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GCCA activities overview for COP20 Lima, Peru – 1 to 12 Dec 2014

Climate change is back on top of the political agenda, and governments gathering next week in Lima for the major UN climate talks of the year (COP20) have an opportunity to harness that newfound momentum.

Their most pressing task is to make significant headway on an international action plan – set to be finalized in Paris at the end of next year – that accelerates the on-going transition from dirty fossil fuels to 100% renewable energy.

Governments have to use Lima to lay the foundation for a Paris agreement. It’s strength will be determined by individual climate action commitments (Intended Nationally Determined Contributions – INDCs), which every country is due to submit early next year.

They will need to define exactly what each country’s commitment should contain, how long they should last, how they can be bolstered and how they should be presented.

COP20 is also an opportunity for governments to add crucial support to the Green Climate Fund, which is expected to be the primary vehicle for climate finance. With US $9.6 billion in pledges to-date, the fund is off to a good start; but governments committed to raising $100 billion annually by 2020.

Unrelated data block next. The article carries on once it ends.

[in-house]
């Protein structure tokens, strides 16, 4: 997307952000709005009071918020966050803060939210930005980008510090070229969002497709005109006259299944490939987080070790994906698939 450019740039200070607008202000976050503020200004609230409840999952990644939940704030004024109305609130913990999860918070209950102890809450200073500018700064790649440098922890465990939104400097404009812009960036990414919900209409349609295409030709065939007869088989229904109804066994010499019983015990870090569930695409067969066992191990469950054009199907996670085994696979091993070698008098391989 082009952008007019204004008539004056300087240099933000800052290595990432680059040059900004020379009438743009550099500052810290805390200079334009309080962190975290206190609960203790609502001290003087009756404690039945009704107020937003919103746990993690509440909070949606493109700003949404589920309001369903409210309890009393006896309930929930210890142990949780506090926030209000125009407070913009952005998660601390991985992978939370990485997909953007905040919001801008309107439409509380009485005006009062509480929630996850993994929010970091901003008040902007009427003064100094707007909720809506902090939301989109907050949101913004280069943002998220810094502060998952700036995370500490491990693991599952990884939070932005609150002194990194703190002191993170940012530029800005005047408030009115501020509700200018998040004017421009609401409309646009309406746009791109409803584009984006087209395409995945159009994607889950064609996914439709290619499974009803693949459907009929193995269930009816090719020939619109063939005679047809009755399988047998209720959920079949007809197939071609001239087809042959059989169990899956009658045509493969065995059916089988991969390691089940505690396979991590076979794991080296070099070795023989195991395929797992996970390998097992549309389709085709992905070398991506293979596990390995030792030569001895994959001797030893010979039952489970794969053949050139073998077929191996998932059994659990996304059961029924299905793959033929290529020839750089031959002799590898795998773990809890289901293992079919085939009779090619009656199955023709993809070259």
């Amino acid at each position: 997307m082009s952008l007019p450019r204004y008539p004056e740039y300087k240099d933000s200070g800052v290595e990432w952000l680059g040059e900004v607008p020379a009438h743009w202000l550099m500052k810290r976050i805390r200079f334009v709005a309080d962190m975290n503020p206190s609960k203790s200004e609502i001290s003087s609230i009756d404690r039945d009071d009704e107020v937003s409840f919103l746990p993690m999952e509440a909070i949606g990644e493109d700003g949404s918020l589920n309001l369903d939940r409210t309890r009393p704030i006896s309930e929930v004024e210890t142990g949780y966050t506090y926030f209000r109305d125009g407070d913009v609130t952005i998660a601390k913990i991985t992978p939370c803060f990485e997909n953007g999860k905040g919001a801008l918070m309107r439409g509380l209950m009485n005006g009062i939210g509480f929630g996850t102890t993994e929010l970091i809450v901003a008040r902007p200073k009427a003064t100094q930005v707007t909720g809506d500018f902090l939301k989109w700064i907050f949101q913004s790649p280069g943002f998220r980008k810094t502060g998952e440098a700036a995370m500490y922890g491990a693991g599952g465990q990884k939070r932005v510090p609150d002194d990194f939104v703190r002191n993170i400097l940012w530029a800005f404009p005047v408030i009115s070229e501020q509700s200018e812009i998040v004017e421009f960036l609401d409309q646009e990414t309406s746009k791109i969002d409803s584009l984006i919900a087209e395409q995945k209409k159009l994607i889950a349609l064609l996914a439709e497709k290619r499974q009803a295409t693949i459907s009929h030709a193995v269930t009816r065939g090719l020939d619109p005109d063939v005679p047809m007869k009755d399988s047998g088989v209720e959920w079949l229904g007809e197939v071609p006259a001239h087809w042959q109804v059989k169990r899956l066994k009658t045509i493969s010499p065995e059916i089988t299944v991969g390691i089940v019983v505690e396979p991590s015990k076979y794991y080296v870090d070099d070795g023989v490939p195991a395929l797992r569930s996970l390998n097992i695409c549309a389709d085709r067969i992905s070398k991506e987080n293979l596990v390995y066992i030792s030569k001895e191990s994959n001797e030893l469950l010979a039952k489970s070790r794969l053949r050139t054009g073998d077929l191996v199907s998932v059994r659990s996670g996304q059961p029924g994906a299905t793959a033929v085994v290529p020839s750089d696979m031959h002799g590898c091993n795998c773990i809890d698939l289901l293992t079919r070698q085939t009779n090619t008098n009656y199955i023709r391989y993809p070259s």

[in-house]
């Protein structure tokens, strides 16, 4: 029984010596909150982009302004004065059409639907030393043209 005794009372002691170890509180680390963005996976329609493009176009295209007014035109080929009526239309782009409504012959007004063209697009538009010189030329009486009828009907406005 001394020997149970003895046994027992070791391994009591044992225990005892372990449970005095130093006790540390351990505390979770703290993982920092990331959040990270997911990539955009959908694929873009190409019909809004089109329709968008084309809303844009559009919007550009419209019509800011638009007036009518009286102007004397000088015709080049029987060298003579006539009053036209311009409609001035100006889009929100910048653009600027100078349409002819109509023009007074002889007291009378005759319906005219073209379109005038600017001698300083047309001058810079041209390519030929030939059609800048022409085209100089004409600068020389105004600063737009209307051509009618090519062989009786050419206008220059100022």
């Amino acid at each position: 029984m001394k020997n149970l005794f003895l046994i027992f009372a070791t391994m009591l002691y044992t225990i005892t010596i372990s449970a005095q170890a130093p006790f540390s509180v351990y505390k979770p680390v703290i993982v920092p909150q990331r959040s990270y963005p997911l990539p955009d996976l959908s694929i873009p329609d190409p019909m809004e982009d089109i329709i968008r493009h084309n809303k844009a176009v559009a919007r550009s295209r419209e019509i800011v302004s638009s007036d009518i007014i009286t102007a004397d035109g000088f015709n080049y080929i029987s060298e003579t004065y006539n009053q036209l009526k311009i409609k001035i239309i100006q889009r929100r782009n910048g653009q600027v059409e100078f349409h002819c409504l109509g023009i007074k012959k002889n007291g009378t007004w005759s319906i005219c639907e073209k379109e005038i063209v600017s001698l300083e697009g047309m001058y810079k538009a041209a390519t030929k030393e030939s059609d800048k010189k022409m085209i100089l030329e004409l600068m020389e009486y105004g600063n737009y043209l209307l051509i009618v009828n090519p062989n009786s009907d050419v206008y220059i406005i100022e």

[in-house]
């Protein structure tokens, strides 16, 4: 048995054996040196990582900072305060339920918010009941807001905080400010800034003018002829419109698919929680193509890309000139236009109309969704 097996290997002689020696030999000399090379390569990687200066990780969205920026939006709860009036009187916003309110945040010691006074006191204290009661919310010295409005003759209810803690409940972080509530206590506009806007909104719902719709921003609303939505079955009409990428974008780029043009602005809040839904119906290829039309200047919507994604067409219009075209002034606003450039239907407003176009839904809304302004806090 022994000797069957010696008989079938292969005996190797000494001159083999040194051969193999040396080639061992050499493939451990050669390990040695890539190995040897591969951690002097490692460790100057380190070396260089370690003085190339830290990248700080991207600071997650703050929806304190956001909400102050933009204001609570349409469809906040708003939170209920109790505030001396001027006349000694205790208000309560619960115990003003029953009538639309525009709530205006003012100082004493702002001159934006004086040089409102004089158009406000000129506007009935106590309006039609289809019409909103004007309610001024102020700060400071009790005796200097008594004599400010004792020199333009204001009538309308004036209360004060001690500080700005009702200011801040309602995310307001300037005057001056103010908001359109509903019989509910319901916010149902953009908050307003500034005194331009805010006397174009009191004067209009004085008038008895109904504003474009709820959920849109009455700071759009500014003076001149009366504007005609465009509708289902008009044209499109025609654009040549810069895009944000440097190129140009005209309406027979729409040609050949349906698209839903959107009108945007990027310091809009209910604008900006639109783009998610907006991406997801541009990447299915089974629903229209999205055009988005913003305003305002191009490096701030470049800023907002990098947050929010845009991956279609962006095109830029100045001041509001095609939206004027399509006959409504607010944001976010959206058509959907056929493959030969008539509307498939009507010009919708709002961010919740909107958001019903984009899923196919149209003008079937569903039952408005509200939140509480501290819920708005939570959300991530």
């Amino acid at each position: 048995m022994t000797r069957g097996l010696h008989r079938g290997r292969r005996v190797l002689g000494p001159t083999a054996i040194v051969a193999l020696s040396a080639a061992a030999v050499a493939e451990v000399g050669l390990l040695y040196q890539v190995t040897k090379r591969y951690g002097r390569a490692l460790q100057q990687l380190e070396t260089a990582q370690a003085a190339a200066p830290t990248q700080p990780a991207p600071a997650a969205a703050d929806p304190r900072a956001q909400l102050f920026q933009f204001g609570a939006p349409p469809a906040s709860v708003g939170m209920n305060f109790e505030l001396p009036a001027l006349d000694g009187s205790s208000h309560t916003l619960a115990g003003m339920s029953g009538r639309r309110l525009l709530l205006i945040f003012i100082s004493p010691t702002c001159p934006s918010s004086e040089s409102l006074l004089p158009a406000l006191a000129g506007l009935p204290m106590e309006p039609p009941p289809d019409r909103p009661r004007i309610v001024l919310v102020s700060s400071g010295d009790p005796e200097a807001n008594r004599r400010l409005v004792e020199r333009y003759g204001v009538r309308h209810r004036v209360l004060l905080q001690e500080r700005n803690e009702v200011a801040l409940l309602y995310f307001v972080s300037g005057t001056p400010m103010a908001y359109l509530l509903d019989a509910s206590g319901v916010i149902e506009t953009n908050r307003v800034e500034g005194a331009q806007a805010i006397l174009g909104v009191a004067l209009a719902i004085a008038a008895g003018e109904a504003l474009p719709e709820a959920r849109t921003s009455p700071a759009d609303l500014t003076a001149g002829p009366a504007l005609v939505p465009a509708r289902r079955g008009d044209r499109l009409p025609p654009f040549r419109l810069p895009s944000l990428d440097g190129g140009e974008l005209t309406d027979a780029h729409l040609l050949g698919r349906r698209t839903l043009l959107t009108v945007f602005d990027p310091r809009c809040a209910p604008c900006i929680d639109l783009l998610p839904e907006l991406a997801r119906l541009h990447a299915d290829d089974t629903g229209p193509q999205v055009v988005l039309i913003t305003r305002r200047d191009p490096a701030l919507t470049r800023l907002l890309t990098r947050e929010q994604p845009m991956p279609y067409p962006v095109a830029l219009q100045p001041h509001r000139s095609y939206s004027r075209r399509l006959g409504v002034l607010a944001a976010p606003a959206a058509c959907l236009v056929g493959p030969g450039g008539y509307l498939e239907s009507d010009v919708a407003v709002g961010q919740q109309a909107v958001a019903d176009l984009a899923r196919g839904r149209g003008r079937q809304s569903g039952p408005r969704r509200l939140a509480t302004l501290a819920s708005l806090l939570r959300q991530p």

They will have a chance to get closer to that goal in Lima, and offer clarity on how climate finance will scale up to $100 billion in the years to come. Politically, COP20 comes after a string of momentous occasions for the climate movement.

In just the last three months, hundreds of thousands of individuals from New York to Mumbai took part in the People’s Climate Mobilization, where demand for governments to take climate action reached historic levels.

Governments signed off on the latest scientific findings from the Intergovernmental Panel on Climate Change, calling for countries to rapidly phase-out fossil fuels in order to avoid destabilizing their economies with increasingly severe and costly climate disasters.

The EU moved to increase its climate action, agreeing to a package of new climate and energy goals. And the world’s two biggest emitters, China and the US, penned a climate agreement committing both countries to unprecedented new steps.

With this momentum in the rear-view mirror and Paris now just a year away, the stakes and expectations for COP20 in Lima are high.

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